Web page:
Sunday, May 22, 2011
Gulen Politicians-Association with Gulen dangerous for Politicians
Although this article is a few years old it speaks of the dangers for politicians to be associated with the Gulen Movement or any of it's front groups. Worldwide the tactic is the same, although Gulen professes to be about world peace and respect, this is a lie it is all about politics and is very involved with the politics in Turkey as well as in the USA. If you are a politician and are reading this, you may want to think twice before you accept that next honor at a Gulen Institute Interfaith Dinner, or that next free trip to Turkey. Think very hard about whether risking your career is worth it. Out of the Gulen owned media Fethullah Gulen press room web site.
Many politicians who have had close relations with moderate Islamic preacher Fethullah Gulen may have a hard time these days after revelations that he urged his followers to infiltrate the state system and gain power...
According to political observers, the sudden campaign against Gulen may have much to do with presidential elections scheduled for next May.
The fact that the media campaign against Gulen is being conducted along with repeated film clips of the preacher with certain prominent political personalities has further strengthened claims that the target is not really the veteran religious leader but some political leaders with presidential ambitions. The films show Gulen shaking hands with political leaders, sitting with them or presenting them with awards.
Gulen is accused of trying to grab power within the state apparatus by infiltrating various departments. Recordings of his confidential discussions with his followers reveal Gulen telling them to enter the state system, remain in the background and avoid the limelight. Gulen warned his followers in the recordings that "if they ... come out early, the world will squash their heads. They will make Muslims relive events in Algeria again."
This was regarded as a sinister Islamic plot by Gulen to conquer the secular system from within and destroy it. Newspapers and TV stations used the recordings to launch a major offensive against Gulen and his followers and erode the credibility of everyone involved with them.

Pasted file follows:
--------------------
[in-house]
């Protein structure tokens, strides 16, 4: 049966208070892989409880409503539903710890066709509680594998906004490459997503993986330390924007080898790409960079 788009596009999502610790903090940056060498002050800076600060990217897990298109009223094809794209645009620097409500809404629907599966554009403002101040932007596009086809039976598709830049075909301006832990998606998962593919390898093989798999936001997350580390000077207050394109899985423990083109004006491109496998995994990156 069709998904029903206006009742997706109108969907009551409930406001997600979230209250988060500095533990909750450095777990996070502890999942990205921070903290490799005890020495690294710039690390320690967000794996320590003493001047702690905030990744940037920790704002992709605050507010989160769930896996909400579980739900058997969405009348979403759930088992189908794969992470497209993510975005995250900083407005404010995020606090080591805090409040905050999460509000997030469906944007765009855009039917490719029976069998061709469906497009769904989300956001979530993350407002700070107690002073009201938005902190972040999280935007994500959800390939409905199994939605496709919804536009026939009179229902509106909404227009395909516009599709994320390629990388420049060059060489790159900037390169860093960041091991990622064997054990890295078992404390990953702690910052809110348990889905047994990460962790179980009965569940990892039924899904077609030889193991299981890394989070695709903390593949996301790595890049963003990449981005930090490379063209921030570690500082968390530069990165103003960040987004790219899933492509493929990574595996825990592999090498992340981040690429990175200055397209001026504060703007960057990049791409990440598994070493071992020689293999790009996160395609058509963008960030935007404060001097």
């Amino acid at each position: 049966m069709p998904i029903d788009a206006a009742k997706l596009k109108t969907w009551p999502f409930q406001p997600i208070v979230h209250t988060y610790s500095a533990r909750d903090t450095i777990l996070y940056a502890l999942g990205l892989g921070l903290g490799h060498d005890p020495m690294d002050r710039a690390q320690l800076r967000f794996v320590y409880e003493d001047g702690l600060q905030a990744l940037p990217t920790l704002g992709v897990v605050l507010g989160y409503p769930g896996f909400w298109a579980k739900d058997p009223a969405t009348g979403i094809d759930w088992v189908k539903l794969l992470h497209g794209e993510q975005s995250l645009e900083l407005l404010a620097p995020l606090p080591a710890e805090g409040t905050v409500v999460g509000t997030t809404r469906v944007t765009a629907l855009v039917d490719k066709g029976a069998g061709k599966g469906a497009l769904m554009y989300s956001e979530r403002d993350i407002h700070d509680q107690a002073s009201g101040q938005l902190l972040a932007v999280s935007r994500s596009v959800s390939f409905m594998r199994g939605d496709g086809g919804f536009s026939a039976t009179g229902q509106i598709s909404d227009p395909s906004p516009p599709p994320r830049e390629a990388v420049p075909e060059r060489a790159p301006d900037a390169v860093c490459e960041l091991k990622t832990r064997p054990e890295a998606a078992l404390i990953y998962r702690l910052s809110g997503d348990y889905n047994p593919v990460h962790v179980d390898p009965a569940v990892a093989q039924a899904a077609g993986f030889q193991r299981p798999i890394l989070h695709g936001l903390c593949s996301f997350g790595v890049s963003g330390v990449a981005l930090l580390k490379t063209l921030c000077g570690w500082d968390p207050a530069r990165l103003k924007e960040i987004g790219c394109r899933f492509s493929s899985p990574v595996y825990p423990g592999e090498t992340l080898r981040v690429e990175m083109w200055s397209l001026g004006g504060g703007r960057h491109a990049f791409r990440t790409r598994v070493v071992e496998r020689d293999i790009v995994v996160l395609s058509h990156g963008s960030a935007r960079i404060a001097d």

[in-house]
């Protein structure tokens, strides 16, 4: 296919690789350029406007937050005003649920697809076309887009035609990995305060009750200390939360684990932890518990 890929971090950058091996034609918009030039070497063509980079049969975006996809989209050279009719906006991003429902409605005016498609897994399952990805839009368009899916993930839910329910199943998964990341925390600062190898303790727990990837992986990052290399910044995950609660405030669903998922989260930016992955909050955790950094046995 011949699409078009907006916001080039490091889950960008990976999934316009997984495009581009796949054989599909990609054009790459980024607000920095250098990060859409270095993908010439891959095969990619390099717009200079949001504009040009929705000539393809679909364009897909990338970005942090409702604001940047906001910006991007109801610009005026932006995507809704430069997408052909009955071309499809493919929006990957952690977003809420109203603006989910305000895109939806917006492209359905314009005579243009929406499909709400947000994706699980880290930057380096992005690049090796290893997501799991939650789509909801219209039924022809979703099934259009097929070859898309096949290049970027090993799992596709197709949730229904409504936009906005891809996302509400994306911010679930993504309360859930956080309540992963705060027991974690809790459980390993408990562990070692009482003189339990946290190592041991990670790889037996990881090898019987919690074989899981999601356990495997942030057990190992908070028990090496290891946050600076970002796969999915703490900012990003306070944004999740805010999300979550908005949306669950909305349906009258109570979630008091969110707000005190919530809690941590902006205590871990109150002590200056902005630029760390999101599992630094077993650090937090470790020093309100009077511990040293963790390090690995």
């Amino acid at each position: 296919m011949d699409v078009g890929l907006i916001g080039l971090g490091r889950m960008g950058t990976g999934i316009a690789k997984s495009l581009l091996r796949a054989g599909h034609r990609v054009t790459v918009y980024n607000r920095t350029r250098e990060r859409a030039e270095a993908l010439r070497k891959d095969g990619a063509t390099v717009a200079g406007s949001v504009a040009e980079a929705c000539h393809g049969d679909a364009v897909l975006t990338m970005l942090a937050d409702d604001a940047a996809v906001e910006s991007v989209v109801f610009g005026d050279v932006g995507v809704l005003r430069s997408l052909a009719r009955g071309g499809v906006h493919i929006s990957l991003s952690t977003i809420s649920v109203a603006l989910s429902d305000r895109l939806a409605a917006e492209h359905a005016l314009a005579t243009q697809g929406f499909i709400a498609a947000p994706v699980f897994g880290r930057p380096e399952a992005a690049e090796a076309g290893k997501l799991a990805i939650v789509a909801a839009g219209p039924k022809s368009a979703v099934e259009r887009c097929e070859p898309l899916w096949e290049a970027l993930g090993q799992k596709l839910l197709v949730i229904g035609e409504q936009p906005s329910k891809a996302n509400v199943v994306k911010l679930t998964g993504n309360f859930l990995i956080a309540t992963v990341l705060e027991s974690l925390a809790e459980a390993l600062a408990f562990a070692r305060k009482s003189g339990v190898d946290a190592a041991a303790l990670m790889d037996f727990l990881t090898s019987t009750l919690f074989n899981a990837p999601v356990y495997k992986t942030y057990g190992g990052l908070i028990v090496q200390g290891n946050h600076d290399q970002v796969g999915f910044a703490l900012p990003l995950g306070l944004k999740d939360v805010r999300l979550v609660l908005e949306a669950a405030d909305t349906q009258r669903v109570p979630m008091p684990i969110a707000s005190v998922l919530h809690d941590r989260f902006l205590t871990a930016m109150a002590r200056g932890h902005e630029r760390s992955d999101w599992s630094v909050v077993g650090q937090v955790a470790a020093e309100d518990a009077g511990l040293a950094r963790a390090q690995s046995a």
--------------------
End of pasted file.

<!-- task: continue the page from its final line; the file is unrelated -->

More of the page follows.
Gulen's preaching, his efforts to set up popular schools in Turkey and abroad, his investments in the financial sector and in the media were all common knowledge for a very long time. But what was new were the claims that Gulen has been using this huge empire to plot to infiltrate the state system and act for an Islamic state "when the time comes."
In the past, Gulen has come under criticism for "hiding his real motives" and using his preaching of tolerance and goodwill to install his followers in the judicial system and the security forces. But this time the recordings showed Gulen telling his followers to "hide your intentions" and remain anonymous.
Once the media campaign against Gulen went into full swing, the TV stations started showing Gulen with several top leaders, led by President Suleyman Demirel and some others, and this prompted speculations that the campaign is also targeting some people who hope to become president in the elections next May. There is talk that a constitutional change should be made to allow Demirel to seek a second term as president.
There has been talk in Turkey in the past of a constitutional change to allow Demirel to seek re-election. Prime Minister Bulent Ecevit has been one of the leading proponents of this suggestion.
Most of the accusations against Gulen on TV and in the news reporting that the authorities are launching a probe against him and his followers are being coupled with scenes of the preacher presenting the "Tolerance Award" to Demirel, or their previous meetings where the two shake hands. Thus, the campaign to erode Gulen's credibility is also targeting President Demirel.
Meanwhile, Prime Minister Bulent Ecevit cannot run for the presidency as he is not a university graduate so he is not being targeted in this anti-Gulen campaign. Despite his relations with Gulen in the past, the media is not mentioning or showing scenes of Ecevit with the preacher. In the past Ecevit has come under fire from various circles for supporting the moderate stance of Gulen.
There is some talk that Parliament Speaker Yildirim Akbulut is also a distant presidential hopeful. Therefore, his pictures and films with Gulen are also being published and screened these days. If the constitutional amendment is not made Akbulut could emerge as one of the leading contenders in the presidential race.
Meanwhile, while the politicians are indirectly criticized for their connections with Gulen, one person that receives praise is former Chief of Staff retired General Ismail Hakki Karadayi. Accusations and news about Gulen are coupled with reminders that the preacher wanted to meet Karadayi but he was rebuffed in the past. Karadayi rejected the "Tolerance Award" which Gulen wanted to present to him and this is being repeatedly mentioned in the media these days. Meanwhile, Karadayi's name is frequently being mentioned as a possible presidential candidate. Presidents are usually elected from within the Parliament but if at least 90 deputies support the candidacy of an outsider he too can become a candidate.
Observers say that while most politicians are suffering from the campaign against Gulen only Karadayi is benefiting from the current media offensive.
Observers also say that such campaigns and attempts to erode the credibility of presidential hopefuls may intensify as the presidential elections approach in the spring of the year 2000. 06.22.1999